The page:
I last wrote about how I became a quilter, and received a couple comments (thank you!) that didn't get approved until today. Apologies for that inattention.
I made my first bags for Christmas gifts in 2019. These were Crescent tote bags with outer and inner zipper pockets. I was intrigued with the idea of making a tote because I often saw great bag patterns and fabrics while following quilting sites. I feel a lot of quilters enjoy switching over to bag-making now and then. I have gone on to make more of Anna Graham's Noodlehead bags, like the Range backpack, Buckthorn tote and Sandhill sling.
The Crescent tote bags I made, by Noodlehead patterns
I have enjoyed bag-making because, like quilting, it requires some precision (which keeps things interesting for me), and because you can finish a bag in a day or two, unlike a quilt. Being able to quickly create a finished product that looks professional is quite satisfying!
I've also enjoyed sewing with different fabrics like cork and waxed canvas. This has elevated my sewing skills, for sure! I have learned quite a bit and also have found my machine can handle a lot of weight and texture. And I've added some quilting elements, like foundation paper piecing, to some of the bag designs. See my bags for sale here.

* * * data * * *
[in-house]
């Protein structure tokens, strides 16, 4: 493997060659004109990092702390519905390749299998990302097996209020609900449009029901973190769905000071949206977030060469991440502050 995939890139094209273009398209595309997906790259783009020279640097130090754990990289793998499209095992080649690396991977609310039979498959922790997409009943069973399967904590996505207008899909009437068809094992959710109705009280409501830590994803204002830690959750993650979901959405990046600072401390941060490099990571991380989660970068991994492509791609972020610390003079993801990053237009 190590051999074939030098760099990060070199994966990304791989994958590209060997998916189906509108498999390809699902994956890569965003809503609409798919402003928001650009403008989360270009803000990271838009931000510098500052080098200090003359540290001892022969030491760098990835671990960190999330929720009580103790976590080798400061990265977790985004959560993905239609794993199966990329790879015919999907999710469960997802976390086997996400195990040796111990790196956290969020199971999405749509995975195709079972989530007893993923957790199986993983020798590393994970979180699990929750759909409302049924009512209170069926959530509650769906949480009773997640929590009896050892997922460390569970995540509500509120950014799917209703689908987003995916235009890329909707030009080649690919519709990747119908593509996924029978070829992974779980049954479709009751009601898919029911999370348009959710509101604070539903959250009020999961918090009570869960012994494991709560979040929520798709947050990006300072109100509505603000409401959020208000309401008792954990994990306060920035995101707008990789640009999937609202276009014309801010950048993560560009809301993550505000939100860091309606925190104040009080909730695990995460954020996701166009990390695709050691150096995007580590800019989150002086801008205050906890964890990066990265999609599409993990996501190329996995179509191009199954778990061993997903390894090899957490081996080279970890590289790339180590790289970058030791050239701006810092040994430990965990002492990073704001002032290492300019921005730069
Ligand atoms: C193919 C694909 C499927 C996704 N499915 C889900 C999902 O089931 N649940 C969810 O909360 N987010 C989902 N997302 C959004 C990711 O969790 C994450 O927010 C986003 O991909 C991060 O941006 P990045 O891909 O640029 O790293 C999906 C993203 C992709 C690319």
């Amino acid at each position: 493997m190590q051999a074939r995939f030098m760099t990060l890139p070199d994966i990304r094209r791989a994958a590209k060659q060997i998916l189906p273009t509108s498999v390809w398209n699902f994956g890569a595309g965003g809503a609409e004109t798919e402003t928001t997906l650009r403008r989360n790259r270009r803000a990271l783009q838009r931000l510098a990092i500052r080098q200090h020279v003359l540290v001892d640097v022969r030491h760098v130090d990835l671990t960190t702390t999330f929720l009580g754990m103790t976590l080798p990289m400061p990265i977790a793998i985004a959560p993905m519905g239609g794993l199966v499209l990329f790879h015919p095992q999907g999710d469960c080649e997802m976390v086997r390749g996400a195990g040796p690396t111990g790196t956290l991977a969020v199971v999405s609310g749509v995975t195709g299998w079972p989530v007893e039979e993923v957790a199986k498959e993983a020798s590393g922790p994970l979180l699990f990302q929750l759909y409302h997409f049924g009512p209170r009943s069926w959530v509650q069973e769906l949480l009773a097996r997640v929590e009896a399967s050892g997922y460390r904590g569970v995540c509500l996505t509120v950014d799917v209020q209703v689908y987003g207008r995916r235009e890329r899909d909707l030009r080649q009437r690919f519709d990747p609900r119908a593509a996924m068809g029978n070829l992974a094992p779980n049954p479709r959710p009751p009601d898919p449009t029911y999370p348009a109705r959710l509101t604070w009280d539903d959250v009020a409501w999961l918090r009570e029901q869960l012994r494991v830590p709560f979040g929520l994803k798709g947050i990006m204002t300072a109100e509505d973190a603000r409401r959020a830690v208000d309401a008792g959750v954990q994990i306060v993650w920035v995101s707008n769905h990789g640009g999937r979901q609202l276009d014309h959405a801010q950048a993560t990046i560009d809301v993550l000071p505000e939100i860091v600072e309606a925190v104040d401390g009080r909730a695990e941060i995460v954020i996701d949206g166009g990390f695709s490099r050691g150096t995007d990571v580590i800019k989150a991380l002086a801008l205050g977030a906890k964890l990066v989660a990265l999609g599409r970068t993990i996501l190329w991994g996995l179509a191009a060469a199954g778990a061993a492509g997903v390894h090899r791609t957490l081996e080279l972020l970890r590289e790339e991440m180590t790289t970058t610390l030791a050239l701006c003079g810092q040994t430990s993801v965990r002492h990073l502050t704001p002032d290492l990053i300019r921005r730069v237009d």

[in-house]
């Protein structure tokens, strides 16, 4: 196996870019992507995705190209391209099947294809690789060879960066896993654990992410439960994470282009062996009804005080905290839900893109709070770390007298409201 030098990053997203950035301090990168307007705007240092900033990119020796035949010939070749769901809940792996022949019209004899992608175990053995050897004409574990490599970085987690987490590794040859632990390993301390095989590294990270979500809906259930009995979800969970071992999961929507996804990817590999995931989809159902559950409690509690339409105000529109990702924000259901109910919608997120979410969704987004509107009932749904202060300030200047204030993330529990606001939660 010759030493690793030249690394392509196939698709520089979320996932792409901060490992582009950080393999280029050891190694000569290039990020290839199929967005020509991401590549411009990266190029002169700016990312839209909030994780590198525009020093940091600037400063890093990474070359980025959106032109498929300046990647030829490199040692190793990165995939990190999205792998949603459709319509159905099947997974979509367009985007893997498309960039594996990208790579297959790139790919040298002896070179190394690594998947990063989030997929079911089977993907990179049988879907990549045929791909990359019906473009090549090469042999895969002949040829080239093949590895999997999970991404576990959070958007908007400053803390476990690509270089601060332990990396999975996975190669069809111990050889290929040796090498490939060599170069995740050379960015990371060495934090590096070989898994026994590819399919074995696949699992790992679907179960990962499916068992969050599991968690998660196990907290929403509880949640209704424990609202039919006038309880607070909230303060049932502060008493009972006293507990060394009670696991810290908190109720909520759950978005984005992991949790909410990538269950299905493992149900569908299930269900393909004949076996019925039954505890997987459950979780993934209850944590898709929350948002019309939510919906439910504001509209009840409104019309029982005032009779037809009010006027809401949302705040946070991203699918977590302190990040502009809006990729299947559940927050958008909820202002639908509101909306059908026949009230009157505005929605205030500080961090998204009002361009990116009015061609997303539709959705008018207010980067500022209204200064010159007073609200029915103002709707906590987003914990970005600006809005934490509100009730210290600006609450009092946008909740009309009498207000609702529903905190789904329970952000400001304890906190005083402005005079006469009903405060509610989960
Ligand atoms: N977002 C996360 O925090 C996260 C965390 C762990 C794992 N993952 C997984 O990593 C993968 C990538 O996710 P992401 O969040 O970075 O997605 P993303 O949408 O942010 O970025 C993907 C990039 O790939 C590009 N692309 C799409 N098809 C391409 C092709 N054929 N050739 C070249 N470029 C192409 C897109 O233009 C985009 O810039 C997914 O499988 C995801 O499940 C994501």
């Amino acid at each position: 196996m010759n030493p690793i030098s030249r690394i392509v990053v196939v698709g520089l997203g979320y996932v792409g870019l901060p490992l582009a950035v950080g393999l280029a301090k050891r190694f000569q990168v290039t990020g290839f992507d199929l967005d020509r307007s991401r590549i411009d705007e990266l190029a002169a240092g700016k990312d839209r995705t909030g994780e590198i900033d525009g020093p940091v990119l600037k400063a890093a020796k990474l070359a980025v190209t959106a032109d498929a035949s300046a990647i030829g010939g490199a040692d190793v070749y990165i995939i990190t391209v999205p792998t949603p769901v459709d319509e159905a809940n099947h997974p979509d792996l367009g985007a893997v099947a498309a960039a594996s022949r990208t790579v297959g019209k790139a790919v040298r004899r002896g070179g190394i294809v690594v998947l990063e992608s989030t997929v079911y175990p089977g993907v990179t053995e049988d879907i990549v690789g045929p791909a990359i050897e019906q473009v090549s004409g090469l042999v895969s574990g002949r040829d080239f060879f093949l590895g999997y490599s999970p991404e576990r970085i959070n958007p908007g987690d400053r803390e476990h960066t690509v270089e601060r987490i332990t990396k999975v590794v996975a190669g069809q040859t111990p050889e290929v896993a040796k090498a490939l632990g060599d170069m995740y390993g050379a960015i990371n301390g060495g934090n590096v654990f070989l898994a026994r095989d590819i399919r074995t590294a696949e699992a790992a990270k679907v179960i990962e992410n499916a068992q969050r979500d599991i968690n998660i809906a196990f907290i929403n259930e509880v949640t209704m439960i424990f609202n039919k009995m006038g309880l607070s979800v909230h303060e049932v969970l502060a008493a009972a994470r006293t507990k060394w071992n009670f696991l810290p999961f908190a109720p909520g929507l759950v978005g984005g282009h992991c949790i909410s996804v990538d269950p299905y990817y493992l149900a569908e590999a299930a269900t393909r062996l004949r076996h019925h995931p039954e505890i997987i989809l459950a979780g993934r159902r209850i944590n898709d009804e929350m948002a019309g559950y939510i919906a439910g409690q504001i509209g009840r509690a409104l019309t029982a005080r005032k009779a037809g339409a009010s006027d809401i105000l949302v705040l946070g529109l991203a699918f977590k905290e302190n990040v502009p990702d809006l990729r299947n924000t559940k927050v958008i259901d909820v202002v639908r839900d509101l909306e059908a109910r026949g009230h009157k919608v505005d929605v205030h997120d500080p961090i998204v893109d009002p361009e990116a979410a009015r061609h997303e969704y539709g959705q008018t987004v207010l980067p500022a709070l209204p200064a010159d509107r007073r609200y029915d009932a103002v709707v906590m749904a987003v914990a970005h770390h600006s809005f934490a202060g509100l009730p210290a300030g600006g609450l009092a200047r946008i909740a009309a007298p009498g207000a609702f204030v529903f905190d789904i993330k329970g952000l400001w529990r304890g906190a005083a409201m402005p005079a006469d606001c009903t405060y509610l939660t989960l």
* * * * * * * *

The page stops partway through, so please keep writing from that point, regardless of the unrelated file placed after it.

Last summer, I discovered the Bag of the Month Club, where various bag designers, or "bagineers," introduce a new surprise pattern and a large group of international sewists participate in making their own. There's a Facebook group and random prizes, too! I have enjoyed challenging myself to make every bag in the series, whether it's something I would use or not. This has helped develop my bag-making knowledge.
I would love to teach bag-making classes and plan to do that in person when the pandemic is over. If you'd like to try a virtual bag-making class, I will gather a group and set up something online. Let me know! Email me at email@example.com